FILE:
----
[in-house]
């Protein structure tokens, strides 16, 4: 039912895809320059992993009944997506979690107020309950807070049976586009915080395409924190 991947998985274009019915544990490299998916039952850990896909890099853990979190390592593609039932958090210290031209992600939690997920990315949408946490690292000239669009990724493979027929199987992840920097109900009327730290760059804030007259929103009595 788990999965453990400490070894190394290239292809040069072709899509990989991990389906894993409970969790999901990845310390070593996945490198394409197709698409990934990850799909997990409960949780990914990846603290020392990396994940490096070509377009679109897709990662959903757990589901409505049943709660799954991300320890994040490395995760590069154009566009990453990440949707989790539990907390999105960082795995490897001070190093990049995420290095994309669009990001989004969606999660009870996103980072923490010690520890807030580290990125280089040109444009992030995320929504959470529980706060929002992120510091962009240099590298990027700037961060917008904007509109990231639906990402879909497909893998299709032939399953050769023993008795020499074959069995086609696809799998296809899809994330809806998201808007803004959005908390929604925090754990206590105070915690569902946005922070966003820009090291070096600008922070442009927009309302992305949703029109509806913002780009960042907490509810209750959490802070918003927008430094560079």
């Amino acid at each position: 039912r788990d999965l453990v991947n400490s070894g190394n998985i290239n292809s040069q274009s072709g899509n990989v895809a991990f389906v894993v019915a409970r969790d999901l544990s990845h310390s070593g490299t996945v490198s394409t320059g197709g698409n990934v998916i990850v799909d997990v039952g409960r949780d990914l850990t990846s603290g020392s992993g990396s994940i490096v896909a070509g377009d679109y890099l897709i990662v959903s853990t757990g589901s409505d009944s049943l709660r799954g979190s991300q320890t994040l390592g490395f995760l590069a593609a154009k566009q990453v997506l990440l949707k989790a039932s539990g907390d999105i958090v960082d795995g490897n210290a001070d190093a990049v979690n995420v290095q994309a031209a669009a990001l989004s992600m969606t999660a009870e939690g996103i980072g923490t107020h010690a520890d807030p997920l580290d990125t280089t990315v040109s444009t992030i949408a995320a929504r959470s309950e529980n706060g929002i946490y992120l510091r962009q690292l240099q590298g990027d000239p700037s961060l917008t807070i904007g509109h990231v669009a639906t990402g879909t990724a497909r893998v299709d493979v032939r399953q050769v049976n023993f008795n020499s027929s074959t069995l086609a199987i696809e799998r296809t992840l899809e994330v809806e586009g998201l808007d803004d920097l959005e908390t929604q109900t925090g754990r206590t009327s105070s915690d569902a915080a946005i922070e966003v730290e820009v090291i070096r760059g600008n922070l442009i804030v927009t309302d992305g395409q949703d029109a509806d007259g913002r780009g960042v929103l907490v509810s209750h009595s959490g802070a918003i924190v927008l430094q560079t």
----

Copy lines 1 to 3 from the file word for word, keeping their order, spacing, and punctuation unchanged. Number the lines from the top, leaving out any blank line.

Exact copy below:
[in-house]
């Protein structure tokens, strides 16, 4: 039912895809320059992993009944997506979690107020309950807070049976586009915080395409924190 991947998985274009019915544990490299998916039952850990896909890099853990979190390592593609039932958090210290031209992600939690997920990315949408946490690292000239669009990724493979027929199987992840920097109900009327730290760059804030007259929103009595 788990999965453990400490070894190394290239292809040069072709899509990989991990389906894993409970969790999901990845310390070593996945490198394409197709698409990934990850799909997990409960949780990914990846603290020392990396994940490096070509377009679109897709990662959903757990589901409505049943709660799954991300320890994040490395995760590069154009566009990453990440949707989790539990907390999105960082795995490897001070190093990049995420290095994309669009990001989004969606999660009870996103980072923490010690520890807030580290990125280089040109444009992030995320929504959470529980706060929002992120510091962009240099590298990027700037961060917008904007509109990231639906990402879909497909893998299709032939399953050769023993008795020499074959069995086609696809799998296809899809994330809806998201808007803004959005908390929604925090754990206590105070915690569902946005922070966003820009090291070096600008922070442009927009309302992305949703029109509806913002780009960042907490509810209750959490802070918003927008430094560079």
């Amino acid at each position: 039912r788990d999965l453990v991947n400490s070894g190394n998985i290239n292809s040069q274009s072709g899509n990989v895809a991990f389906v894993v019915a409970r969790d999901l544990s990845h310390s070593g490299t996945v490198s394409t320059g197709g698409n990934v998916i990850v799909d997990v039952g409960r949780d990914l850990t990846s603290g020392s992993g990396s994940i490096v896909a070509g377009d679109y890099l897709i990662v959903s853990t757990g589901s409505d009944s049943l709660r799954g979190s991300q320890t994040l390592g490395f995760l590069a593609a154009k566009q990453v997506l990440l949707k989790a039932s539990g907390d999105i958090v960082d795995g490897n210290a001070d190093a990049v979690n995420v290095q994309a031209a669009a990001l989004s992600m969606t999660a009870e939690g996103i980072g923490t107020h010690a520890d807030p997920l580290d990125t280089t990315v040109s444009t992030i949408a995320a929504r959470s309950e529980n706060g929002i946490y992120l510091r962009q690292l240099q590298g990027d000239p700037s961060l917008t807070i904007g509109h990231v669009a639906t990402g879909t990724a497909r893998v299709d493979v032939r399953q050769v049976n023993f008795n020499s027929s074959t069995l086609a199987i696809e799998r296809t992840l899809e994330v809806e586009g998201l808007d803004d920097l959005e908390t929604q109900t925090g754990r206590t009327s105070s915690d569902a915080a946005i922070e966003v730290e820009v090291i070096r760059g600008n922070l442009i804030v927009t309302d992305g395409q949703d029109a509806d007259g913002r780009g960042v929103l907490v509810s209750h009595s959490g802070a918003i924190v927008l430094q560079t």